Whitfield’s bill would improve sick nuclear workers’ compensation, but Congress is more focused on situations in Iraq and homeland security.
By Joe Walker firstname.lastname@example.org
The issue has been dwarfed by situations in Iraq and Iran, homeland security measures, and prescription-drug legislation, he said Friday during a visit to the Energy Employees Compensation Resource Center off Blandville Road. The center was the first of its type nationwide.
Whitfield, R-Hopkinsville, met briefly at the center with Roberta Mosier, deputy director of the Department of Labor compensation program in Washington, D.C. Through the program, more than $117 million in claims has been paid to current and former Paducah Gaseous Diffusion Plant workers, and more than $600 million nationwide.
"I don't know if we're going to be successful in passing it (new bill) this year," Whitfield said. "We've just been overcome with events. So if we don't get it done this year, we're going to try again next year."
Whitfield said he can't promise the compensation bill will pass even in 2004 because his original legislation to help sick workers had considerable opposition.
The 2000 law provides $150,000 lump-sum payments and free medical care to uranium enrichment workers who have chronic beryllium disease, silicosis or 22 specified cancers associated with radiation exposure. Some argue that the list of qualifying diseases should be expanded.
"There are a lot of people who have cancers that are not on this cohort list, and there are some inequities in it," he said. "Sometimes we can't do everything we'd like to do, but at least I'm going to continue trying. I'm going to be cautiously optimistic about it."
His new bill would authorize the Labor Department to pay workers' compensation to people sickened by nuclear plant toxins. Currently, there is a backlog of more than 17,000 claims under a program run by the Department of Energy. But even if claims are approved by a panel of physicians, insurance companies and self-insured groups can't be forced to pay.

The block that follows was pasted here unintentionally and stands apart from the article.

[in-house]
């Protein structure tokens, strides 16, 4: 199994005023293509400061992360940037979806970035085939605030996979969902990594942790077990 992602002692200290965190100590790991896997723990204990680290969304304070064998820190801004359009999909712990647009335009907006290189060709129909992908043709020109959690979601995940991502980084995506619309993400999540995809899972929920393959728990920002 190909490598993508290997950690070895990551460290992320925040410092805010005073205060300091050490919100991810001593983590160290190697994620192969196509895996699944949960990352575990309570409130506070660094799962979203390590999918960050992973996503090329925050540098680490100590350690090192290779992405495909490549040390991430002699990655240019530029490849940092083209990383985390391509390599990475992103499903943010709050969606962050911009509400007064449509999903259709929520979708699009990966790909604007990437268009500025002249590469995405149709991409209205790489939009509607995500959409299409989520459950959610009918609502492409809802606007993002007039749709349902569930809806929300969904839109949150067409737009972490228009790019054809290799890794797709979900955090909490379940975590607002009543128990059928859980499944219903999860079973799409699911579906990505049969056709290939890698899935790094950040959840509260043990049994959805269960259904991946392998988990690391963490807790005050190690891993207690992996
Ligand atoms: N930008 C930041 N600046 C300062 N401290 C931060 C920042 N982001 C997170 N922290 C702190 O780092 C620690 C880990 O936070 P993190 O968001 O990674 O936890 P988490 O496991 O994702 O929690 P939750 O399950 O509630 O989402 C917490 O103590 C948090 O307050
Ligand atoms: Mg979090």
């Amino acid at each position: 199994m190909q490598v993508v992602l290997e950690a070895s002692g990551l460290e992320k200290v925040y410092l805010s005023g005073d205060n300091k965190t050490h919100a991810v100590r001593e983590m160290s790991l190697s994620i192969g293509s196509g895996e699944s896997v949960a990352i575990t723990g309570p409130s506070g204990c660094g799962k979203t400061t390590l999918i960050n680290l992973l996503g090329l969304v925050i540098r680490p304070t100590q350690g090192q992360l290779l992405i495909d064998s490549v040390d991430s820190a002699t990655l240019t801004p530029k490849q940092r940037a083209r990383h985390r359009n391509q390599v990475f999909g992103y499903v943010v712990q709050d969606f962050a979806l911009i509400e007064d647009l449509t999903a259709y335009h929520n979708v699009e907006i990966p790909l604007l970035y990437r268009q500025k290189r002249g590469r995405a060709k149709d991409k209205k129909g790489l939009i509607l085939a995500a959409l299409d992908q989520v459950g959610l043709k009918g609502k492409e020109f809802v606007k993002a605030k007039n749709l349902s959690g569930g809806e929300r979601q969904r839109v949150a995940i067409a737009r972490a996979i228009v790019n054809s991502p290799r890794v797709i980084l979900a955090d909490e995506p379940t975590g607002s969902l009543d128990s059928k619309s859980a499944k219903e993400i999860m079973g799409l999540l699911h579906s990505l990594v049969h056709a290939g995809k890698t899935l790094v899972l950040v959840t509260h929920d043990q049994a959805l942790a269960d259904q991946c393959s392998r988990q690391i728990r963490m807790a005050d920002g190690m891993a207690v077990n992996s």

On other matters, Whitfield said Congress probably will investigate Thursday's massive blackout in the upper Midwest and Northeast. He is a member of the House energy subcommittee.
"Transmission, reliability and all of those issues need to be looked at because we have a grid system that's very old," Whitfield said. "And we have a load factor that's quite heavy and inadequate for our needs today."
His Paducah trip came a day after seven of 18 members of the gaseous diffusion plant's citizens' advisory board resigned, claiming the Energy Department was withholding information and ignoring board recommendations. Resigning members said the situation was worsened by a decision to move Paducah DOE staff to a new oversight office in Lexington.
Whitfield said federal law governs information flow and he hopes the board will remain intact. He said he "is optimistic" that in time, the Lexington office will mean more funding and more efficient cleanup at Paducah.
After stopping at the claims center, Whitfield:
Broke ground for a $2.8 million, 4,400-foot paved runway at Marion-Crittenden County Airport, expected to be completed in three years. He helped secure a $1.04 million Federal Aviation Administration grant toward earthwork for the runway, taxiway and apron.
The airport, which has no facilities, has been operating since the mid-1990s with a 2,700-foot turf runway. Paving depends on future funds and could be done next year. Funding during the third year would be used for lighting and other expenses.
Visited Bright Life Farms in Creswell, a Caldwell County community about 10 miles north of Princeton. Whitfield helped with funding for the new complex, which provides mentally and developmentally challenged adults a place to live and work.
Energy Employees Compensation Resource Center numbers are 534-0599 or toll-free 866-534-0599.